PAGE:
These principles that together form the Digital Planning Manifesto will evolve based on feedback from the sector, changes in planning legislation and upgrades to technology. But, to start with, they are:
- Ensure all published and commissioned documents, and the methods and data within them, are machine-readable, so they are easy to interrogate, share and re-use.
- Standardise common built environment language, processes and data to support cooperation between government, developers, infrastructure providers and wider audiences.
- Invest in open source tools, to provide the basic infrastructure for local planning authorities, the market and the public to collect, analyse and visualise data.
- Build scenario models that allow local authorities to experiment and test policies and options in a standardised way.
- Ensure that local authorities have the capacity to procure and deliver the right digital tools, and the skills to interrogate their outputs.
- Be inclusive and diverse, considering everyone’s needs and making our services, data and tools accessible to all, including those without the confidence or skills to use digital.
- Encourage new entrants to the planning sector, to develop new tools, techniques and technologies that can improve the way we plan.
- Develop tools and methods for better analysis, monitoring and reporting of the economic, social and environmental outcomes of planning policies and decisions, beyond those usually measured.
- Establish a common structure and data schema for local plans and planning applications, linked to an objective and open national evidence base.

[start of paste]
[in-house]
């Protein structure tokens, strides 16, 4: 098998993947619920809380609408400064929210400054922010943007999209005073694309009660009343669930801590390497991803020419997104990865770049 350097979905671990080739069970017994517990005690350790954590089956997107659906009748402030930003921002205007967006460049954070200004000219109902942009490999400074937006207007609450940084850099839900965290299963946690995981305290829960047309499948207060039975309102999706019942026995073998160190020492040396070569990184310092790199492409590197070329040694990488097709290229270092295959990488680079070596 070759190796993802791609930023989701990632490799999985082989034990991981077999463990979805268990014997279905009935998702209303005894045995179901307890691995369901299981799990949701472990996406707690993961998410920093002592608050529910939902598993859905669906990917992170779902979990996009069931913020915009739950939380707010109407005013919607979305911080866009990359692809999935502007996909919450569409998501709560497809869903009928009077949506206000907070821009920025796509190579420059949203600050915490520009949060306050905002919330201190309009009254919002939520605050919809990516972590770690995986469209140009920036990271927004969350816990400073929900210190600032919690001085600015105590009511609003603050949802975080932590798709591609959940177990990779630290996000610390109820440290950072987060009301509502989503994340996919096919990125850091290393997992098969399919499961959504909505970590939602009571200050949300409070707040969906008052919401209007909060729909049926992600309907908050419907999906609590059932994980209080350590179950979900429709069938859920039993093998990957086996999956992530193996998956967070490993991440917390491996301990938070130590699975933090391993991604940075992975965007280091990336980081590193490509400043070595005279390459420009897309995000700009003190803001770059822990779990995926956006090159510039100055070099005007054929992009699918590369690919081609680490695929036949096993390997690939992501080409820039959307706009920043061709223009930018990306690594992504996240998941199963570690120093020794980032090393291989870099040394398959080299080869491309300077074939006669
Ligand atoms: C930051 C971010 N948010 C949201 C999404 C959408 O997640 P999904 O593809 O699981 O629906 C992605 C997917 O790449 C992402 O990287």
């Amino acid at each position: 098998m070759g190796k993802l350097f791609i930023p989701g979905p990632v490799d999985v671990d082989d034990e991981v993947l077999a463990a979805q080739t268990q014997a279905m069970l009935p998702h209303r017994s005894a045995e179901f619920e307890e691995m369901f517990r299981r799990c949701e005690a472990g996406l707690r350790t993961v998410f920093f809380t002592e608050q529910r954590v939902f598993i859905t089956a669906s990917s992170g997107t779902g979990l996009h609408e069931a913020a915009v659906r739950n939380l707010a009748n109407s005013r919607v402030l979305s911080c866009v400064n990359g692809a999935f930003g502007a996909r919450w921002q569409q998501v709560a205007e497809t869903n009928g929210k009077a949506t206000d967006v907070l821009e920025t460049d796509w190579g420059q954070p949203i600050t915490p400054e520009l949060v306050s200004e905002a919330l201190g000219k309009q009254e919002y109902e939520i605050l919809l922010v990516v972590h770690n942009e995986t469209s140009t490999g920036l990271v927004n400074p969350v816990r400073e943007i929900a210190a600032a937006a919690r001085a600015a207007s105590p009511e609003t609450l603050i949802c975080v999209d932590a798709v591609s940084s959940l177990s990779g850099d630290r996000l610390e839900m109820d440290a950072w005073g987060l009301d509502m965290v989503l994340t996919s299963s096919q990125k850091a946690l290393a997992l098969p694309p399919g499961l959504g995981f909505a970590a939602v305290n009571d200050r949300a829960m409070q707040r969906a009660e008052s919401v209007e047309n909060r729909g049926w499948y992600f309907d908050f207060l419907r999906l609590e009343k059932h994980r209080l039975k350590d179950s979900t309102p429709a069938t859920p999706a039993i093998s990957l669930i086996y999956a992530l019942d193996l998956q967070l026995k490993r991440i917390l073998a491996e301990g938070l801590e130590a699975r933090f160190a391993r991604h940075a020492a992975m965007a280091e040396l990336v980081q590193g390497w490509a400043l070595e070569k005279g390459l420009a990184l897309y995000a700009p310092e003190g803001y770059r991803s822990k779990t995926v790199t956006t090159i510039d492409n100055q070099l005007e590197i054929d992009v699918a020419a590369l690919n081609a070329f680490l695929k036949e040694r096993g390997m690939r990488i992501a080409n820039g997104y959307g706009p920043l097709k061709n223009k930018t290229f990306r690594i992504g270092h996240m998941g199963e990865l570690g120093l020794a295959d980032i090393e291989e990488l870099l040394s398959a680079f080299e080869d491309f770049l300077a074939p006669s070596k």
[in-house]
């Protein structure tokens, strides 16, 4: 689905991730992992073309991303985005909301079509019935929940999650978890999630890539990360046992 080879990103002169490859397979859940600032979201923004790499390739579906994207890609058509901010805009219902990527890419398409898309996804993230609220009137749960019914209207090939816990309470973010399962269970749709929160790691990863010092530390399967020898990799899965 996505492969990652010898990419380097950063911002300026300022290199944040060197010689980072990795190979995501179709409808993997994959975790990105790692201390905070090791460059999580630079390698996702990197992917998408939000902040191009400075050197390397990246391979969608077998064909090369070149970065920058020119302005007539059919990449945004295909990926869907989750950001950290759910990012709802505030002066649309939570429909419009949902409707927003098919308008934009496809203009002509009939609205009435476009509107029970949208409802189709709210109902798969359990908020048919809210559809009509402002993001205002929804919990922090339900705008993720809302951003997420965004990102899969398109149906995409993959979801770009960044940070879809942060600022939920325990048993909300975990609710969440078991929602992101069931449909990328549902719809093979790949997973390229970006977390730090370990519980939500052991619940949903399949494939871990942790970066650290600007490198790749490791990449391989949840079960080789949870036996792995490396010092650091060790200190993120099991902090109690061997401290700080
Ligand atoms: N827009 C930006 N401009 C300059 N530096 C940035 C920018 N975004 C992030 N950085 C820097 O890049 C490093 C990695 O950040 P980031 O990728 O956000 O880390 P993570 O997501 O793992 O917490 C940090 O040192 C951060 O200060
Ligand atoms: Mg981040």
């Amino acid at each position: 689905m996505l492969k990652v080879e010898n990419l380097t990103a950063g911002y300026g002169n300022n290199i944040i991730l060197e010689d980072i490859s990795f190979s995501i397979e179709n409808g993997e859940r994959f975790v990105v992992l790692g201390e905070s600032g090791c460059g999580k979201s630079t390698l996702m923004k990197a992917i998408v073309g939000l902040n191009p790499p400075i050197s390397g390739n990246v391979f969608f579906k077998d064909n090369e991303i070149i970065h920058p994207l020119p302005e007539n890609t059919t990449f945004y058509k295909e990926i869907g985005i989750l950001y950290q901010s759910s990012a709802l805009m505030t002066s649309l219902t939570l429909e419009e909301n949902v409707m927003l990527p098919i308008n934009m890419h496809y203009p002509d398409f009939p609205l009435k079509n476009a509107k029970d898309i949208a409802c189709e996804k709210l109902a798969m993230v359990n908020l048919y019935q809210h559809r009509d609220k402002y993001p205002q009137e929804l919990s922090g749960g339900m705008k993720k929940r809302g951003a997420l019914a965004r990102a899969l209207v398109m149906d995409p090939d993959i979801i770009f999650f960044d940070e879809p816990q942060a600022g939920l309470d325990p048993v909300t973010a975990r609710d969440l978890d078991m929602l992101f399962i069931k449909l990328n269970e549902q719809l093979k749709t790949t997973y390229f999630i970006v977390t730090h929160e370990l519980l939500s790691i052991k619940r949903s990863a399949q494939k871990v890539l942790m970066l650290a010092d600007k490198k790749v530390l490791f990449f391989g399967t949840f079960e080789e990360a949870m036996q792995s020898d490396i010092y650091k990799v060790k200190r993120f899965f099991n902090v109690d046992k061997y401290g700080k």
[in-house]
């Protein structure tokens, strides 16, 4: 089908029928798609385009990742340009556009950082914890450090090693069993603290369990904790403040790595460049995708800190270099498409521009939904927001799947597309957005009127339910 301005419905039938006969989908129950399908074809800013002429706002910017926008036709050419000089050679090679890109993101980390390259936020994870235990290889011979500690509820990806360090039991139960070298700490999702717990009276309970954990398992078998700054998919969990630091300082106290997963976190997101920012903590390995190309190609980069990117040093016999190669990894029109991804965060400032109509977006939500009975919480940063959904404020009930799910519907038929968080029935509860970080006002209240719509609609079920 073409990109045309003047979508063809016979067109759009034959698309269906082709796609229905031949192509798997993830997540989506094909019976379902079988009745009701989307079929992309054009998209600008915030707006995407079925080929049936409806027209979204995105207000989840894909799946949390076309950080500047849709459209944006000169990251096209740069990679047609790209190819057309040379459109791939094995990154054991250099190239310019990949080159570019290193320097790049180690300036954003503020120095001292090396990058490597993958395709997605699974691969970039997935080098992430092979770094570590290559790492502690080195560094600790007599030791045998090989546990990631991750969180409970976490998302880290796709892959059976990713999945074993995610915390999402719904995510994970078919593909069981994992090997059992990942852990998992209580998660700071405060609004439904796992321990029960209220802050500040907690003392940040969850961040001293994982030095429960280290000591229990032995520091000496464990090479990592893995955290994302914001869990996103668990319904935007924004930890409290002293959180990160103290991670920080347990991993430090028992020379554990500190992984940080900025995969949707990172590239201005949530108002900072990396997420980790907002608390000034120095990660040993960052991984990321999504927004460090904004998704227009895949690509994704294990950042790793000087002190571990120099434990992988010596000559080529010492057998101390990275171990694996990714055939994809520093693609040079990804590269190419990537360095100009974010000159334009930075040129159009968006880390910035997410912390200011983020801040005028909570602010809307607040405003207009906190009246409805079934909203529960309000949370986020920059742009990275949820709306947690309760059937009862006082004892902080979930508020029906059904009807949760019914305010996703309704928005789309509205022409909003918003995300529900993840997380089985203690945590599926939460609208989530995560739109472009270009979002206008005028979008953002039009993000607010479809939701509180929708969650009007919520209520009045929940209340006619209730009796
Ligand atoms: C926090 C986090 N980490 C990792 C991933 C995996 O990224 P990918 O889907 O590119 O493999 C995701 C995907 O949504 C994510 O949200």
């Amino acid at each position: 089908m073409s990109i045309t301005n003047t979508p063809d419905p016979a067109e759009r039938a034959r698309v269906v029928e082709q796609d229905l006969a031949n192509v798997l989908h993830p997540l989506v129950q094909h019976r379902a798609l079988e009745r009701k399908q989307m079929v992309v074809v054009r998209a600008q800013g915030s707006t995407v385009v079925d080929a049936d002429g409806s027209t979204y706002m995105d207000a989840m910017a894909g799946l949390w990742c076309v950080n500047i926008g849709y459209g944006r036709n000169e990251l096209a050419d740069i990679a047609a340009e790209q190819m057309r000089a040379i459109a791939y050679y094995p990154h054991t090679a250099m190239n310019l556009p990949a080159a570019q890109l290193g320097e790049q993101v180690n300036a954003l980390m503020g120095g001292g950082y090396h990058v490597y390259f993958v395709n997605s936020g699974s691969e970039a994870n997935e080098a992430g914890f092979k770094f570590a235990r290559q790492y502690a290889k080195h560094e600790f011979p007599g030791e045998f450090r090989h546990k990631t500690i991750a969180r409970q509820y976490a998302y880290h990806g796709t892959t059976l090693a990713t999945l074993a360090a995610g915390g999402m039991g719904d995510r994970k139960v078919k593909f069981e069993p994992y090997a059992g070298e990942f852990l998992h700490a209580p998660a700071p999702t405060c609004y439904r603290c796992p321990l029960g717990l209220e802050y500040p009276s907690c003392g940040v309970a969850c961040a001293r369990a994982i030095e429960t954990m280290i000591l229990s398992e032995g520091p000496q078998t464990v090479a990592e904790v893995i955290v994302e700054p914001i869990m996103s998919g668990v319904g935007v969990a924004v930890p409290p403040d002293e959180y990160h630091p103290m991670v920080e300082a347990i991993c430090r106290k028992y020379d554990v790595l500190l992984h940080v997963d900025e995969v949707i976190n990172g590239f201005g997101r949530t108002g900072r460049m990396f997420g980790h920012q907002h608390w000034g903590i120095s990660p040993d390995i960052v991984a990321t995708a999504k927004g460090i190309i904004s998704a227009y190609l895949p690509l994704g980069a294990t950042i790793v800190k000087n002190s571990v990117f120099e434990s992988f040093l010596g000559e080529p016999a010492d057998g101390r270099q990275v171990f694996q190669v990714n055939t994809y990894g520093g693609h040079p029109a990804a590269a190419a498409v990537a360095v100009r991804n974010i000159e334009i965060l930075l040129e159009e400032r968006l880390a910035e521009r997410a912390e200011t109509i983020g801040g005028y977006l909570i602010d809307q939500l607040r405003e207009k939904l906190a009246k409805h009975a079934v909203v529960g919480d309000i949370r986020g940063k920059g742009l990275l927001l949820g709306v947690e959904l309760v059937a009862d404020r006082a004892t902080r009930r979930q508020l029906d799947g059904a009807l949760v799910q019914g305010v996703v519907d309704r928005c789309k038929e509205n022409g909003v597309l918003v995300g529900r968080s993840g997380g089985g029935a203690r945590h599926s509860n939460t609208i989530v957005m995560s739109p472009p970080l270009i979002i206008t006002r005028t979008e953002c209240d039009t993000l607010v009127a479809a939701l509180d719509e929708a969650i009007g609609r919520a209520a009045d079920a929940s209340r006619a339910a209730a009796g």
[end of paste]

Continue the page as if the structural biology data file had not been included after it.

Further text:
- Communicate the differing weight and flexibility of individual policies and the trade-offs between them.
- Harness digital technology to foster participation in planning, unpack the decision-making process and communicate the impacts of development.
The future of our digital planning manifesto
Our hope and intention is that a copy of these principles will sit on the wall of every planning team in the UK, motivating planners to pause and reimagine their jobs and the wider profession. But we know that this alone is not enough.
Over the coming months, CPC and RTPI will both engage the sector to review and revise these principles and begin to generate some practical implementation guidance to ensure the principles can be put into action. We anticipate this being done in three parts:
- Encouraging organisations across central and local government, the private sector and adjacent professional bodies, to sign up to the principles to create momentum and scale.
- Creating specific calls to action for each principle, setting out what government departments and agencies, local authorities and the planning industry must do to begin delivering a digital planning system.
- Signposting exemplar projects and practices that embody the principles, and creating templates that support planners to enact the principles in everyday activities such as specifying data standards or writing procurement documents.